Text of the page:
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Scenario: I've an n-Tier enterprise ASP.NET application deployed using Web Deployment Projects. All tiers produce independent assemblies that is consumed by the ASP.NET application.

Problem: When I run the app. for the first time after deployment it takes lot of time to load dependent assemblies in memory. But once loaded its lighting fast app. In case if there are no users accessing the app, IIS unloads the assemblies from the memory and when a user tried to access the app on a later instance it goes on loading all the assemblies once again taking the same amount of time to load as it takes to do so for the first time.

I'm looking for a solution that enables me to keep my assemblies loaded into memory persistently overriding the volatile nature of assemblies towards memory residency.

Or any other solution that lets my users happily use the app resolving the mentioned problem.

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In IIS 6, go to the Application Pools section, and right-click > Properties on the pool which hosts the ASP.NET application in question. Go to the Performance tab and uncheck "Shutdown worker processes after being idle for:"

In IIS 7, go to the Connections pane and find Application Pools, and select Advanced Settings for the pool which hosts your application. Find the "Idle Timeout" property and set it to "0" (this disables it).

The default is 20 minutes of inactivity. By unchecking the box, once your AppDomain is loaded by the worker process, it will never die (unless you kill the process or something of course). By default, IIS will recycle the process when it reaches some limit, such as a memory cap, but it will also start a new one and "phase over" all incoming requests until the old one is unused, so as to minimize disruption.

I've also written a small c# class which will keep your ASP.NET application alive (alternate archived version) under normal circumstances. Since it runs within the application, obviously it can't stop IIS or anything else from explicitly killing the process, but it will keep the application "hot", e.g. the app will never go idle long enough for IIS to decide to shut it off.

If you do not have direct control over your IIS configuration (shared host, for example) your best bet is to have a small application running on a separate system - say, an always-on workstation - which hits your site every x minutes to keep the application pool from timing out. Nothing fancy - a simple WebRequest and a while() loop in a console application will do.

  • I have a shared server. I do not have access to IIS configuration in that detail. Any way we can do this by code or configuration at application level ? – this. __curious_geek May 8 '09 at 5:48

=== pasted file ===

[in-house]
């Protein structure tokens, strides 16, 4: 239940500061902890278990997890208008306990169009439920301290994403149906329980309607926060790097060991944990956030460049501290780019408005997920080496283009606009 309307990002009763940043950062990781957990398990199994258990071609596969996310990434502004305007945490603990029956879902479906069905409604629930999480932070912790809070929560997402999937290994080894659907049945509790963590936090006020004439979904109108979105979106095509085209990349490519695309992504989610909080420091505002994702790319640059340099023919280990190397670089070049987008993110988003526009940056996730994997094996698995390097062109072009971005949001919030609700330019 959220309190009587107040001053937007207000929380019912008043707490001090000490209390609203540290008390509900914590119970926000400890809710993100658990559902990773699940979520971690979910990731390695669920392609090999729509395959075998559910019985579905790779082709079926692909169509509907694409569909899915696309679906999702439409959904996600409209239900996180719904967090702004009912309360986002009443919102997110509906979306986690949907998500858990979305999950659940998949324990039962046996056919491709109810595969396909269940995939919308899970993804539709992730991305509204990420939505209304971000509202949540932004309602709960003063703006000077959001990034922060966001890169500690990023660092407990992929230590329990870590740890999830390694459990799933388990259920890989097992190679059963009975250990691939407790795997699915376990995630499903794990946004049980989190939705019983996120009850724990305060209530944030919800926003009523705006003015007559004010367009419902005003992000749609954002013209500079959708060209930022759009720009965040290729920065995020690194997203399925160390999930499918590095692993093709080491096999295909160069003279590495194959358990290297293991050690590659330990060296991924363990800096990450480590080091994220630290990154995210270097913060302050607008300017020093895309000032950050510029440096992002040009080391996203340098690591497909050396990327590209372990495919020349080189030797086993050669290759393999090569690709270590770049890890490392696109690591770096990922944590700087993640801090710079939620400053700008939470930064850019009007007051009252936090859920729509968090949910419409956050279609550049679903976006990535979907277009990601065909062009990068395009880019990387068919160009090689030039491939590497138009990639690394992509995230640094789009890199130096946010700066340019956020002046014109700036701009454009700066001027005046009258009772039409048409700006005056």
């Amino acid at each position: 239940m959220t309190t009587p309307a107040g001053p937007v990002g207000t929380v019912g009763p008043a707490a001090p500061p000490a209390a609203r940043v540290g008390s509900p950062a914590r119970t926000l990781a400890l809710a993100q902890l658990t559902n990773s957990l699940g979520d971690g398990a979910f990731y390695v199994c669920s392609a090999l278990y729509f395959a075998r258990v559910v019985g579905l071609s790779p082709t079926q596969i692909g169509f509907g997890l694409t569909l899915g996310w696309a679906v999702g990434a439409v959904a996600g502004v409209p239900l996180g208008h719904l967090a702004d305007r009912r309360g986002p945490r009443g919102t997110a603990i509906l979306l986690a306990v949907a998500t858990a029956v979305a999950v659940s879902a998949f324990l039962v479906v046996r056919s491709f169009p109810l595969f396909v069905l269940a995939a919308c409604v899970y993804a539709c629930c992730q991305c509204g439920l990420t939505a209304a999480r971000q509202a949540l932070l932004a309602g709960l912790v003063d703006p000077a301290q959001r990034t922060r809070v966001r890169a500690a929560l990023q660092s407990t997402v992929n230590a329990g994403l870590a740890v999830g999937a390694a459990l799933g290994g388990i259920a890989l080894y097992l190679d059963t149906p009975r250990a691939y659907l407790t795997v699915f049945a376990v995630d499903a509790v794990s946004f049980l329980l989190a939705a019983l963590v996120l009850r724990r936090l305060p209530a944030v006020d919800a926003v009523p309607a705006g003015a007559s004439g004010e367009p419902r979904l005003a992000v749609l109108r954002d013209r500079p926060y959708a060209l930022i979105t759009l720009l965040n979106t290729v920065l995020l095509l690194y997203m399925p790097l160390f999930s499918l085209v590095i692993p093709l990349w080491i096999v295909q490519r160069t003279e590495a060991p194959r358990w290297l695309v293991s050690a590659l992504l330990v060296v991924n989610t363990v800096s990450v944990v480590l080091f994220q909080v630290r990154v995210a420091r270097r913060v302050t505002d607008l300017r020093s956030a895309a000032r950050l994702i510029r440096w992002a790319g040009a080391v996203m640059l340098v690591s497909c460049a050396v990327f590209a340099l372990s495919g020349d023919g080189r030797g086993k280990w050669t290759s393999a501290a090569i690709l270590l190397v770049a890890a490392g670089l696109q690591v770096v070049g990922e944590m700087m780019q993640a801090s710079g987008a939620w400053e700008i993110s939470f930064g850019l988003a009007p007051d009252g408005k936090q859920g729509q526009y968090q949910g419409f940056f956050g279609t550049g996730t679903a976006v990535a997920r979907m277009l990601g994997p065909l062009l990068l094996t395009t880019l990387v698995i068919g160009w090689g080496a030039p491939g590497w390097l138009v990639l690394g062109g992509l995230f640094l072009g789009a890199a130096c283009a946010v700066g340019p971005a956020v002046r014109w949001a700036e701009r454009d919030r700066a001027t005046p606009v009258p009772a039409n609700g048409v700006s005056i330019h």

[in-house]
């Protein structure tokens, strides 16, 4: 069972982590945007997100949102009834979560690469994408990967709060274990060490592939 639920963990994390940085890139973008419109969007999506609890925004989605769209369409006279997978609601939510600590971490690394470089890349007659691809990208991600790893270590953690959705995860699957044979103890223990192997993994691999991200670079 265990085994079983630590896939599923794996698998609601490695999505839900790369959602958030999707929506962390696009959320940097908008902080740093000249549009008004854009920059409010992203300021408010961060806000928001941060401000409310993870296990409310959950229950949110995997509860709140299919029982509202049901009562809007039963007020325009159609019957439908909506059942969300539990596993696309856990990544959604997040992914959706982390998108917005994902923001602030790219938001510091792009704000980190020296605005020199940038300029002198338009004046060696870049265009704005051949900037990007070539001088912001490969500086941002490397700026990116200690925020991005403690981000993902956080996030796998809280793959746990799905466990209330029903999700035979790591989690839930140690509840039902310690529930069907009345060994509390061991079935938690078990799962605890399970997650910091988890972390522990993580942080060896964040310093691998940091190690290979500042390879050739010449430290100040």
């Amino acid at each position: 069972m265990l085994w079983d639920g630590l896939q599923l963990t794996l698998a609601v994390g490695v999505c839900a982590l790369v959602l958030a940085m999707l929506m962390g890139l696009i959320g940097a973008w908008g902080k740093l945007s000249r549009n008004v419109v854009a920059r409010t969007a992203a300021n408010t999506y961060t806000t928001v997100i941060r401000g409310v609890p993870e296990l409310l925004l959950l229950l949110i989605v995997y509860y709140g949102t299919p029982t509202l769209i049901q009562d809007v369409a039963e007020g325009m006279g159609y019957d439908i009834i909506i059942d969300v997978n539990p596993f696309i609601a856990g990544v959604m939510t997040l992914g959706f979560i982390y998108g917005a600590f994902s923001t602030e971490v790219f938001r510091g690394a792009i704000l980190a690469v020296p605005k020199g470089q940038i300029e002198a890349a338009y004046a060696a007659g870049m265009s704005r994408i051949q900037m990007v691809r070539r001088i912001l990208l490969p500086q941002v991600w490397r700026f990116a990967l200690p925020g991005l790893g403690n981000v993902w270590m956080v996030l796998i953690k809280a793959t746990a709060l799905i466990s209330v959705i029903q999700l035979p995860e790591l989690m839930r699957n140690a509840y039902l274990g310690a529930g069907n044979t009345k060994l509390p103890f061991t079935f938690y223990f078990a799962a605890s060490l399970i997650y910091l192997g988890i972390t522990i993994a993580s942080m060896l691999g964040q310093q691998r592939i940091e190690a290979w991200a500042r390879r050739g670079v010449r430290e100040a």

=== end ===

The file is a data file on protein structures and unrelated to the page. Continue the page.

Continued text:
• @s_ruchit the control of the application pool and worker processes is at the IIS scope, so no. The most common solution in your situation is to have an application living on some other computer (say, an always-on workstation) which hits a page on your site every ~10-15 minutes. A service I have not personally used which claims to do that for you can be found at keepaliveforever.com – Rex M May 8 '09 at 6:04
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    I tried ' uncheck "Shutdown worker processes after being idle for: '--> this has no effect, after a plenty of time the first request of my application is slow again ! – Kottan Feb 19 '10 at 10:34
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    @RexM, 404 link to small C# class. – David d C e Freitas Apr 2 '12 at 6:49
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    Link to small c# class: web.archive.org/web/20100213092317/http://www.rexmorgan.net/… – Brian Low Jun 8 '12 at 22:32
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One of the advantages of ASP .net is the posibility to create static (shared) instances of objects.

To avoid the necessity of an external process you can create an static timer in (per example) global.asax which calls for a page on the domain with a simple WebRequest. On this way the site keeps alive himself until a manual reset of the pool is done.

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I wrote a little C# console application that keeps my 4 sites alive every 10 mins via windows task scheduler. Life is once again good. We do not run the app from 2-5am just so the serves can do any cleanups of memory, if it even matters. for our sites there is rarely anyone on at those hours anyway.

  • I have done that as well but every 1 minute - application goes down anyway. – Azimuth Dec 17 '15 at 8:43

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